Northern Pass has made a change to its proposed route to now bury the lines in Grafton County to minimize impacts around the White Mountain National Forest. But what about the large population of people who will still be so negatively impacted by overhead lines and steel towers? Where’s the responsibility for them?
There’s the economic argument about a handful of jobs the proposed Northern Pass would bring and boost to the economy through various programs sponsored by the Northern Pass NH Forward Fund. Although I think New Hampshire and not energy corporations should take charge of its own economic plan. Look at Littleton’s revival. It can be done.
But I don’t buy that economic argument under those conditions.
And is this equitable . . . One family looses a farm but a farm in the next town not impacted by the Northern Pass is now selling their meat and vegetables to the Balsams Resort for its farm to table menu***. Or, an inn has vacancies because no one wants to sit in a rocking chair on the porch to see steel towers during foliage season. But the utility guys installing towers right in front of the inn have jobs.
The economic benefit sell seems corrupt when you think about the major assault on the lives of so many people and on the land in comparison to the small amount of people who will benefit from jobs, many temporary at that. A temporary job is a welcome change, yes, but there would also be jobs to bury the entire Northern Pass.
I hear that the burial costs are too high. Well I guess the New Hampshire topography has rejected the proposed Northern Pass as well! Shouldn’t that alone have sent the message from the very start to construct it elsewhere, like existing utility corridors or highways? In a straighter line. A-B. Less materials. Less cost. At the last hearing the extra cost to fully bury the Northern Pass is $1 billion – that’s not exorbitant for a mega and growing hydropower corporation. Perhaps all the money planned to sponsor the NH Forward economic plan, money spent on the Balsams, money spent buying strategic tracts of land and property from people, on advertising, and on a long drawn out campaign against the opposition could have been earmarked to bury the lines in the first place.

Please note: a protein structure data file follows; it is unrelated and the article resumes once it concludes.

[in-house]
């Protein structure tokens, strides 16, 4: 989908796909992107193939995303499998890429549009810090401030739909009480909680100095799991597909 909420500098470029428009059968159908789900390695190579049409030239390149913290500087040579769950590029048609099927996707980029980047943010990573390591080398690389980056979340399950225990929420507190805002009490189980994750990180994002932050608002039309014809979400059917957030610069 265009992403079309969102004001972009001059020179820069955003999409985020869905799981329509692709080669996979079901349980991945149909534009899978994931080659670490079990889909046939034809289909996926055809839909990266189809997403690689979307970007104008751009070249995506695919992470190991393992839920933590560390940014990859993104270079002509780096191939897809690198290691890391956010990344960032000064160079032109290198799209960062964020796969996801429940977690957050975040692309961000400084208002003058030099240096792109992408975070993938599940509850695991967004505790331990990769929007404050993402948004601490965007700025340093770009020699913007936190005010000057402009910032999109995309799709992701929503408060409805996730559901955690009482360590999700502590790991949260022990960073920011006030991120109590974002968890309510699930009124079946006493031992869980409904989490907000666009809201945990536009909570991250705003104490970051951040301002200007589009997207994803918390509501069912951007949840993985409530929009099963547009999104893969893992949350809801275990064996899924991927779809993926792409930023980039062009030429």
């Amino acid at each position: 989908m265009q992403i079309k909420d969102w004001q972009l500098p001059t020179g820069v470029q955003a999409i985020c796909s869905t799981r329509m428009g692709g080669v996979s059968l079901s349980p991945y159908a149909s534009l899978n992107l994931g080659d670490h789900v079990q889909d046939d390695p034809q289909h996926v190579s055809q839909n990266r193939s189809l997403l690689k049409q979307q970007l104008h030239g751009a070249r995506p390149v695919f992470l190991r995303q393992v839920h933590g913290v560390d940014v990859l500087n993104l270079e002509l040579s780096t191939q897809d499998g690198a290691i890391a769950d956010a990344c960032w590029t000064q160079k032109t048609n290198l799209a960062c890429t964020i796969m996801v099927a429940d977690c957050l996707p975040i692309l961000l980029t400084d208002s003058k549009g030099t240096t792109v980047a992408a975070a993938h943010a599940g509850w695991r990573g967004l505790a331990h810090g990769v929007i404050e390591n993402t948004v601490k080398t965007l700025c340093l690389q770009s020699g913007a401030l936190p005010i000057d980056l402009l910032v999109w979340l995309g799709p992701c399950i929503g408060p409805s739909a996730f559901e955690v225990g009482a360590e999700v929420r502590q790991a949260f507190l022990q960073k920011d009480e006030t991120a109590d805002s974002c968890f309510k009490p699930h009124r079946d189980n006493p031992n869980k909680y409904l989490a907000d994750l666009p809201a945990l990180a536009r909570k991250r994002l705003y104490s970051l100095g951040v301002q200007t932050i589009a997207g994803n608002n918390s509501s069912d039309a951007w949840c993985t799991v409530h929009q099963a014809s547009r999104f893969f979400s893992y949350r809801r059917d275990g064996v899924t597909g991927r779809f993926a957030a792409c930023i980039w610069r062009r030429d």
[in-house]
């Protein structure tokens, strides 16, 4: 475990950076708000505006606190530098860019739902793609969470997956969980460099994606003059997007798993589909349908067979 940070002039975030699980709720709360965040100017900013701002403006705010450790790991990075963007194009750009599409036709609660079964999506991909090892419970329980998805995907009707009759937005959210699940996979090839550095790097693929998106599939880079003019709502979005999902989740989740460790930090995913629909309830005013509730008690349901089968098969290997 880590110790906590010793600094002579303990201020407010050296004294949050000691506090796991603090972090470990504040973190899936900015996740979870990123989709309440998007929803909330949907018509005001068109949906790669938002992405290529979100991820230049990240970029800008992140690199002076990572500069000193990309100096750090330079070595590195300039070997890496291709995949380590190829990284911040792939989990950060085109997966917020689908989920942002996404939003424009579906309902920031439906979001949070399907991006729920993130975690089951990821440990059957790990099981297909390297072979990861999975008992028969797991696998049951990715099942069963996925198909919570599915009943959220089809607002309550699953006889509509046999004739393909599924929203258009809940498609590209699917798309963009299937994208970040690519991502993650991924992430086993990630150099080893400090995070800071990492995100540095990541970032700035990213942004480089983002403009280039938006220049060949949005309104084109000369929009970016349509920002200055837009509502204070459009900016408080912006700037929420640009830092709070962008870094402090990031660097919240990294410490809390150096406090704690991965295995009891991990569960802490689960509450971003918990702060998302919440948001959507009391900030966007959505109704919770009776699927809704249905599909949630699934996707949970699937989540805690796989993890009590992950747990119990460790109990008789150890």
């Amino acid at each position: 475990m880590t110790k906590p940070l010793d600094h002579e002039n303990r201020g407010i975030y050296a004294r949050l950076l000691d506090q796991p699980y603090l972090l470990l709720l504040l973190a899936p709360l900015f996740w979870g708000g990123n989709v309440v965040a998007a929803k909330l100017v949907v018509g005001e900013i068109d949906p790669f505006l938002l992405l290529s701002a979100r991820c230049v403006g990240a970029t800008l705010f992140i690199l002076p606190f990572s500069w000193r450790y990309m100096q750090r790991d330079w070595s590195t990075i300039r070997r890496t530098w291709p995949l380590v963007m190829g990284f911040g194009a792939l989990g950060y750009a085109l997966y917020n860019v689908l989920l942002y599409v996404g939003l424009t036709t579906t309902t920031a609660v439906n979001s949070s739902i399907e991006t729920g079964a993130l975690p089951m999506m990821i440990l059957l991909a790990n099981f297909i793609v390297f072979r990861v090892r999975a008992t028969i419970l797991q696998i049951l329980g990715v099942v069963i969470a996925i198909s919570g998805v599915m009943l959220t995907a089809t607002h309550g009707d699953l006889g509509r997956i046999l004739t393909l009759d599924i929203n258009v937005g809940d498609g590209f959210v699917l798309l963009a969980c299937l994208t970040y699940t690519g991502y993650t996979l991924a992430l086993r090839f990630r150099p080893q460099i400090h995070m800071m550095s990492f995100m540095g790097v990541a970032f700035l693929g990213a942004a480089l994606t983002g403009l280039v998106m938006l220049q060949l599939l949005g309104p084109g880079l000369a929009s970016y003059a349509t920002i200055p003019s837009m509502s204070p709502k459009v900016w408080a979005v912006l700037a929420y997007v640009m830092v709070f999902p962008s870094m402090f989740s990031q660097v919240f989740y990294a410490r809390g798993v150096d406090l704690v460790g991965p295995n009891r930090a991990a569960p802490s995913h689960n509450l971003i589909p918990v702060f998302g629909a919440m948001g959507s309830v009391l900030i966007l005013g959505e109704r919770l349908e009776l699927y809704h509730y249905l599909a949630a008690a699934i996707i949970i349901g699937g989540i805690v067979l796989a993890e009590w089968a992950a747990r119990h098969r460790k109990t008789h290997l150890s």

There should be respect for society’s reasonable pleas for responsible leadership. Just a couple of quotes from commenters . . .
“Stop the madness!”
“I’d rather go to jail than give up my land.”
And where would it stop. What looms large in my mind is the probability of expansion. If the proposed Northern Pass is approved will more and more lines be fed through New Hampshire from Canada, or directly off the pass?
There must be some ethical and moral responsibility if not for the environment then absolutely for the people of New Hampshire who are not poised to gain but will loose everything, their livelihood and heritage.
Will there be a solid enforceable promise for responsible leadership in the future?
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*The Romaine did get dammed for hydropower after that article published.
**Improving emissions seems to be one of the reasons for hydropower. However, with deep study the emissions from mega hydropower dams like in Canada are not as “clean” as is being publicized, especially if construction of new dams are ongoing (which is the case in Canada especially with new markets opening up in the U.S.). I’m sure it’s more complicated but would it be cleaner and greener to use existing micro dams in the U.S. or existing sources of energy that are using updated efficient methods?
Here are a couple of the many articles out there about emissions:
Environmental Impacts of Hydroelectric power: http://www.ucsusa.org/clean_energy/our-energy-choices/renewable-energy/environmental-impacts-hydroelectric-power.html#.VvqchenbLfg
When Renewable Energy Isn’t Green: http://www.bard.edu/cep/blog/?p=7025
Even manufacturing the materials for the transmission lines isn’t a clean process. I’ll post the article link when I find it again.
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REACH OUT or forever see towers:
We’ve come a long way but we have more work to do. Save the forests, save the state and more!
Sign the petition to bury or stop the Northern Pass. I’d rather not have the Northern Pass at all, but if it has to be then it should be fully buried and along utility corridors or highways, not through small towns: http://www.conservationmediagroup.org/bury-or-stop-northern-pass-petition
Write to New Hampshire Governor Hassan directly: http://governor.nh.gov
Send your public comment against the Northern Pass to Pamela.Monroe@sec.nh.gov
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***The Balsams Resort has a future plan to introduce a farm to table menu.
Feature photo: is of Franconia, Easton, and beyond view from Governor Gallen Memorial Sunset Bridge.